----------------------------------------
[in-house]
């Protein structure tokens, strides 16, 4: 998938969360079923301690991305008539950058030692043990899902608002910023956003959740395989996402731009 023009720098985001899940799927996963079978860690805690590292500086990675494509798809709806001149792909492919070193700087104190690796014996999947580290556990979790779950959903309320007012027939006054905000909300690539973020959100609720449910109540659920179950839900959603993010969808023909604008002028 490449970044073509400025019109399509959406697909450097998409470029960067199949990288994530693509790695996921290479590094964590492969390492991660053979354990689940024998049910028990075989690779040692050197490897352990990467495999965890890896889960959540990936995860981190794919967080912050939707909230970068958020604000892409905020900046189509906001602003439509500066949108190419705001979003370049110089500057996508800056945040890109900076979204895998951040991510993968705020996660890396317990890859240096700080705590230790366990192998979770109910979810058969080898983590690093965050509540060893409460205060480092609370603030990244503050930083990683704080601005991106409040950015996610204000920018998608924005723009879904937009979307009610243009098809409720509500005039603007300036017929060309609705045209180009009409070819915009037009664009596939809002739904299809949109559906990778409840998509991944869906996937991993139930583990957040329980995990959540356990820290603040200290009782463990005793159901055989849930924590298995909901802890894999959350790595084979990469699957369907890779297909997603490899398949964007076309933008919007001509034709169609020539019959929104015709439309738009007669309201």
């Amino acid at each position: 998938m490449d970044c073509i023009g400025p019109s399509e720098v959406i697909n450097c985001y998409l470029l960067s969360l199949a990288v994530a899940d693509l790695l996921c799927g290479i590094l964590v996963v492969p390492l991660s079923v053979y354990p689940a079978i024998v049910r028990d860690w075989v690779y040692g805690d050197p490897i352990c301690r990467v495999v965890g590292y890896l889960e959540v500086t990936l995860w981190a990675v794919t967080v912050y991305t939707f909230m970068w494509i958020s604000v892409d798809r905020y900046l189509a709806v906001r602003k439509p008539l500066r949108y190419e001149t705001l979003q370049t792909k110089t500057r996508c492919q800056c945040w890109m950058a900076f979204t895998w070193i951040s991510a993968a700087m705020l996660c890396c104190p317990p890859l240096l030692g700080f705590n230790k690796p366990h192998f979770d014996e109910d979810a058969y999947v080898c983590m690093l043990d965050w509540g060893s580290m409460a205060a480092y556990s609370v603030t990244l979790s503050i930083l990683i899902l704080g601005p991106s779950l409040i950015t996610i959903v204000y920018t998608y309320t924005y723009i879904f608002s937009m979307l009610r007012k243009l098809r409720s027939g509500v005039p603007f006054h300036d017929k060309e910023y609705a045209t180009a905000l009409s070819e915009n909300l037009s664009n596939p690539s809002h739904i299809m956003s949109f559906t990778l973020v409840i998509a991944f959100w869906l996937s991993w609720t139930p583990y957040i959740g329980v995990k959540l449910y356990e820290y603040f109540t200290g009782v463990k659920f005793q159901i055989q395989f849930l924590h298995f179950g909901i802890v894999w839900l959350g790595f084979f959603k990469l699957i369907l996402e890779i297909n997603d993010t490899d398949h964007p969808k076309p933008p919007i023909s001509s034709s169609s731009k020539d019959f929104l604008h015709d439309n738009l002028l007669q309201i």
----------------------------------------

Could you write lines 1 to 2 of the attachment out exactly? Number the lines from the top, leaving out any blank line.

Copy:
[in-house]
């Protein structure tokens, strides 16, 4: 998938969360079923301690991305008539950058030692043990899902608002910023956003959740395989996402731009 023009720098985001899940799927996963079978860690805690590292500086990675494509798809709806001149792909492919070193700087104190690796014996999947580290556990979790779950959903309320007012027939006054905000909300690539973020959100609720449910109540659920179950839900959603993010969808023909604008002028 490449970044073509400025019109399509959406697909450097998409470029960067199949990288994530693509790695996921290479590094964590492969390492991660053979354990689940024998049910028990075989690779040692050197490897352990990467495999965890890896889960959540990936995860981190794919967080912050939707909230970068958020604000892409905020900046189509906001602003439509500066949108190419705001979003370049110089500057996508800056945040890109900076979204895998951040991510993968705020996660890396317990890859240096700080705590230790366990192998979770109910979810058969080898983590690093965050509540060893409460205060480092609370603030990244503050930083990683704080601005991106409040950015996610204000920018998608924005723009879904937009979307009610243009098809409720509500005039603007300036017929060309609705045209180009009409070819915009037009664009596939809002739904299809949109559906990778409840998509991944869906996937991993139930583990957040329980995990959540356990820290603040200290009782463990005793159901055989849930924590298995909901802890894999959350790595084979990469699957369907890779297909997603490899398949964007076309933008919007001509034709169609020539019959929104015709439309738009007669309201």